Supplementary Material for: Pericardium in Reconstructive Urologic Surgeries: A Systematic Review and Meta-Analysis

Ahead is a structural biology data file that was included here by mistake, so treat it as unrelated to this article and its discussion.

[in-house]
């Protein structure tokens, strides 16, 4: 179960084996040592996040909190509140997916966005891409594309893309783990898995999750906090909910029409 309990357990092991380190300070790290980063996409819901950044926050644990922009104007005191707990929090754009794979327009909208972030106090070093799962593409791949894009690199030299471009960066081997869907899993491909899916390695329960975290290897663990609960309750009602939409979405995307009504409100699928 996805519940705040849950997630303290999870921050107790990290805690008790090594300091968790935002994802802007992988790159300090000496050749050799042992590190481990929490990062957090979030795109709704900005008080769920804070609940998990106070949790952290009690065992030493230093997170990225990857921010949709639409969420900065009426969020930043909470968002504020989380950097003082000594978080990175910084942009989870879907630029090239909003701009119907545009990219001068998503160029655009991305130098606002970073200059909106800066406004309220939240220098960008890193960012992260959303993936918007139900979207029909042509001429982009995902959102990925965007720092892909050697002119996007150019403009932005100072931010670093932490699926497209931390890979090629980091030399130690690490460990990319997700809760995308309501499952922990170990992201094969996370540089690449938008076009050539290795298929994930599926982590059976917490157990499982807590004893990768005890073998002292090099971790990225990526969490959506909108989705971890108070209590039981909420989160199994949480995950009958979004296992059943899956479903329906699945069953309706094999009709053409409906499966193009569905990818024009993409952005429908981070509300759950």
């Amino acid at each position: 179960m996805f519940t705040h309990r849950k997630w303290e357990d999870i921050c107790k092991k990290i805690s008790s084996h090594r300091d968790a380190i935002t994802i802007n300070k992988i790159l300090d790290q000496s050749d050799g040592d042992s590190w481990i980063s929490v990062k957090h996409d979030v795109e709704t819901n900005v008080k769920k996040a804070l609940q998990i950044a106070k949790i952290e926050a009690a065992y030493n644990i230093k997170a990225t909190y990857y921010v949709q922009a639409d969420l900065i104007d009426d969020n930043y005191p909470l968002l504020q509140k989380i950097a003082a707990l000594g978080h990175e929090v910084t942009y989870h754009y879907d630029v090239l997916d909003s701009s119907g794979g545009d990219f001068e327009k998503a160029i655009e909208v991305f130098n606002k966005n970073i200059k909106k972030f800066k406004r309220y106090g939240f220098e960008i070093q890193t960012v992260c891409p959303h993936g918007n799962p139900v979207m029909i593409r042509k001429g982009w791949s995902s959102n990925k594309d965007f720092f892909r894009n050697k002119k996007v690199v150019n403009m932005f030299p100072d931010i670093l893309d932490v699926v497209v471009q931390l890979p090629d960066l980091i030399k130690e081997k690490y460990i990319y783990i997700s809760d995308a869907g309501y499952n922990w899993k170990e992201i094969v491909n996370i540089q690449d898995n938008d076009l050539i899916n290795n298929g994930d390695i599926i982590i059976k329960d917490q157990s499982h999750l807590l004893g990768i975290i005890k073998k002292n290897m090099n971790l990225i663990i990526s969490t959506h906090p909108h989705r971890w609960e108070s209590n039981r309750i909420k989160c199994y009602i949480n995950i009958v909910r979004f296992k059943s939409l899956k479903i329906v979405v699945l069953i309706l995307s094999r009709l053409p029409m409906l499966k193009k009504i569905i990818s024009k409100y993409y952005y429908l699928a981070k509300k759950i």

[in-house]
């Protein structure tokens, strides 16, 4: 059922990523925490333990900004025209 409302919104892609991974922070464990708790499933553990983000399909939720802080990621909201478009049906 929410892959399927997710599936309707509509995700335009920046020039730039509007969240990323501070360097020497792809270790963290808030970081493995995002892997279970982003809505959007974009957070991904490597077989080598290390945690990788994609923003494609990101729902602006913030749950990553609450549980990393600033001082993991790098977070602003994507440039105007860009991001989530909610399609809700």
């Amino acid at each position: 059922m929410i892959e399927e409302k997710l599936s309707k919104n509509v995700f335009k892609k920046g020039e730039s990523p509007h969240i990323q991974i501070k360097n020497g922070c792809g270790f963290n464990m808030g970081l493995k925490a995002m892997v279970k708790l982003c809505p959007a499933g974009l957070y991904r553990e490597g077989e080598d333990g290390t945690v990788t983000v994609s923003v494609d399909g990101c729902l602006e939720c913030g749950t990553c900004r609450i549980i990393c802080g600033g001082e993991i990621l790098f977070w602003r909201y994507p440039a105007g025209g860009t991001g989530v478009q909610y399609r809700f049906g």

<b><i>Introduction:</i></b> The use of pericardium has been expanded into different surgical modalities; however, there are scarce data regarding the feasibility of the pericardium in reconstructive urologic surgeries. We systematically reviewed the literature on the effectiveness of the pericardial tissue for reconstructive urologic surgeries. <b><i>Materials and Methods:</i></b> PubMed and Scopus were searched online for evidence on the use of the pericardium in urologic surgeries. Through the methodology recommended by the Preferred Reporting Items for Systematic Reviews and Meta-analysis guidelines, 38 of 4,071 studies were identified. <b><i>Results:</i></b> A total of 715 patients and 139 animals underwent reconstructive urologic surgeries using the pericardium. Bladder, urethral, and renal reconstructions were successful in 100% of the human cases. The rates of dissatisfaction, glans hypoesthesia, and penile shortening were comparable between the pericardial graft surgeries and the other operations during penile straightening, but there was a trend among the patients with pericardial grafts toward having a more penile curvature at follow-up (risk ratio [RR] 2.03, 95% CI 0.90–4.61, <i>p</i> = 0.09; <i>I</i><sup>2</sup> = 0%). Among the animal studies, there were 4 reports of penile reconstruction, 7 studies of bladder reconstruction, and 1 study of urethroplasty. Bladder reconstruction and urethroplasty were successful in 83 and 20% of the animals, respectively. The pooled result of the stimulated intracorporeal pressure 5 V significantly favored pericardial grafts during penile reconstruction (RR 2.61, 95% CI 1.26–3.97, <i>p</i> = 0.0002; <i>I</i><sup>2</sup> = 0%). <b><i>Conclusions:</i></b> Our systematic review demonstrates the feasibility of the pericardium, regardless of its type, in urologic surgeries. It, however, seems that urethral substitution needs further investigation. Given the lower cost, easier handling, and less immunogenicity of the pericardium, further studies are required to examine its pros and cons.